Rainfall measurement is an important part of monitoring the local weather impact. Measuring the rainfall is a key factor in managing agriculture operations, farming, vineyard management, facilities management, transportation and public safety decisions, and more. But how do you measure rainfall, and how can you make sure it’s accurate? The best measurement tool for measuring rainfall is an accurate rain gauge. A rain gauge is a device used to measure and record rainfall. You can buy a standalone rain gauge or purchase a weather station that comes with a rain gauge. This review explains what you need to know about a rain gauge while collecting rainfall totals.
What is Rainfall & Precipitation Monitoring?
Rainfall monitoring is the process of collecting data on rainfall and patterns. It is done with a network of rain gauges deployed across a region. A network of rain gauges can show how rainfall varies in different places, how it changes over time, and how it relates to other types of weather.
For example, The National Weather Service offers rainfall monitoring in specified areas. It ranges from 1-72 hours.
What is a Rain Gauge?
A rain gauge is a device used to measure and record rainfall. The rain gauge is a bucket or tube that is placed outside. Installation is typically 2-to-5 feet off the ground, depending on if you are in an open or developed area. The gauge collects rainfall over a specific period of time in a specified area.
How Does a Rain Gauge Work?
This depends on the type of rain gauge. There are 3 different types of rain gauges that use different equipment for measuring precipitation. However, they have the same basic function of collecting rainwater and measuring it. This is done with aspects such as a collection funnel, measuring scale, or small buckets. The measurements are typically expressed in millimeters.
What are the 3 Types of Rain Gauges?
Did you know that there is more than one type of rain gauge? These are the 3 types that you will encounter:
Standard Rain Gauge: A standard rain gauge has a large open top and works as a funnel system. This gauge works by magnifying the liquid from rainfall by a factor of 10. This gives you precise measurements down to one-hundredth of an inch.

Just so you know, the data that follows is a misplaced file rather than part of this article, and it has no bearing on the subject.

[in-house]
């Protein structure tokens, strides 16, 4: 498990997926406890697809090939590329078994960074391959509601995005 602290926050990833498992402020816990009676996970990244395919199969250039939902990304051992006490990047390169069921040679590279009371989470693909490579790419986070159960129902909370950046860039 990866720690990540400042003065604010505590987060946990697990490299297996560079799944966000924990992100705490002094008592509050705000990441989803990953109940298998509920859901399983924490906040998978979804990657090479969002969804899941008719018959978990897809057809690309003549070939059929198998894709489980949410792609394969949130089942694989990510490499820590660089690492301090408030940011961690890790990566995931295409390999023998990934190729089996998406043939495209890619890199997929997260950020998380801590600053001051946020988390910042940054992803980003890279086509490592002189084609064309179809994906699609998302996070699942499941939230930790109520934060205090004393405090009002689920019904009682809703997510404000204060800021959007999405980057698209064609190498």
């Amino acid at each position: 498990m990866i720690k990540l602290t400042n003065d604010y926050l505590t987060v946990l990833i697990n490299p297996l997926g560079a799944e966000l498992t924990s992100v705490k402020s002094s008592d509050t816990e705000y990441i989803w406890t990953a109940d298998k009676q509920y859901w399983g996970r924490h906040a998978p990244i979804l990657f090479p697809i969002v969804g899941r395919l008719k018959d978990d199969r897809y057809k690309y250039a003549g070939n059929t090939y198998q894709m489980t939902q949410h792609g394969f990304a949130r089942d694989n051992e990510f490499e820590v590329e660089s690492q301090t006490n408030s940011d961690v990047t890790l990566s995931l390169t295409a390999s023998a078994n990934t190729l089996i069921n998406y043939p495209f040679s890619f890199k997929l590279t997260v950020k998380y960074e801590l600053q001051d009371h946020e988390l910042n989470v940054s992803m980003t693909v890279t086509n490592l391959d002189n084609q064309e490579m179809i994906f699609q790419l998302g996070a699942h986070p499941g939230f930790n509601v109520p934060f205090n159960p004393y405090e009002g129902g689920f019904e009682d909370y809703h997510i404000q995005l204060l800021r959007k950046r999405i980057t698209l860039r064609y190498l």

Tipping bucket rain gauges work differently from standard rain gauges. Two small buckets are connected to the receiving funnel. One bucket is filled at one-hundredth of an inch. This causes the liquid to tip into the outer shell of the gauge, triggering the second bucket to replace the first. Repeating the process allows precise measurement of rainfall intensity and amount. Wireless weather stations use this gauge as a standard. Pronamic is a good example of a tipping bucket rain gauge, which is a professional rain and precipitation sensor.
Weighing Gauge: The universal weighing rain gauge is ideal for climatology applications. The gauge collects more rain due to a vacuum that accounts for wind effects. Because the weighing mechanism at the bottom of the collector can measure depth and time simultaneously, these gauges are very accurate in measuring rainfall intensity. The tipping bucket gauges record data much like the older versions.
The most accurate range gauges are those built with advanced technologies, which allows for extremely accurate reporting down to the very last raindrop. This is including the technology of Kestrel. NOAA gives the following example:
”When big storms hit California, current technology does not provide forecasters with the detailed information needed to inform reservoir operations, flood protection, combined sewer-stormwater systems and emergency preparedness. Accurate and timely precipitation information is critical for making decisions regarding public safety, infrastructure operations, and resource allocations.”
What is the Purpose of a Rain Gauge?
There are many different purposes for a rain gauge. This device assists with collecting rainfall totals for purposes such as:
- The gauges are placed in areas that are prone to floodings, such as riverbanks and low-lying areas. This can assist with emergency preparedness in the event of a flood.
- Agriculture uses rainfall data to determine if there is a drought risk.
- Mosquito abatement uses rainfall data to track when and where mosquitoes breed. This is useful to help prevent infestation and the spread of disease.
- Lawn and garden monitoring uses rainfall data to determine how much water is needed for lawns and gardens. Just like agriculture, this can help prevent drought.
Ensure Accurate Rainfall Totals with Professional Grade Precipitation Gauges
Rainfall monitoring is the process of collecting data on rainfall and its patterns in different locations. With the help of rain gauges and accurate weather stations that comes equipped with rain gauges, you can successfully track rainfall totals.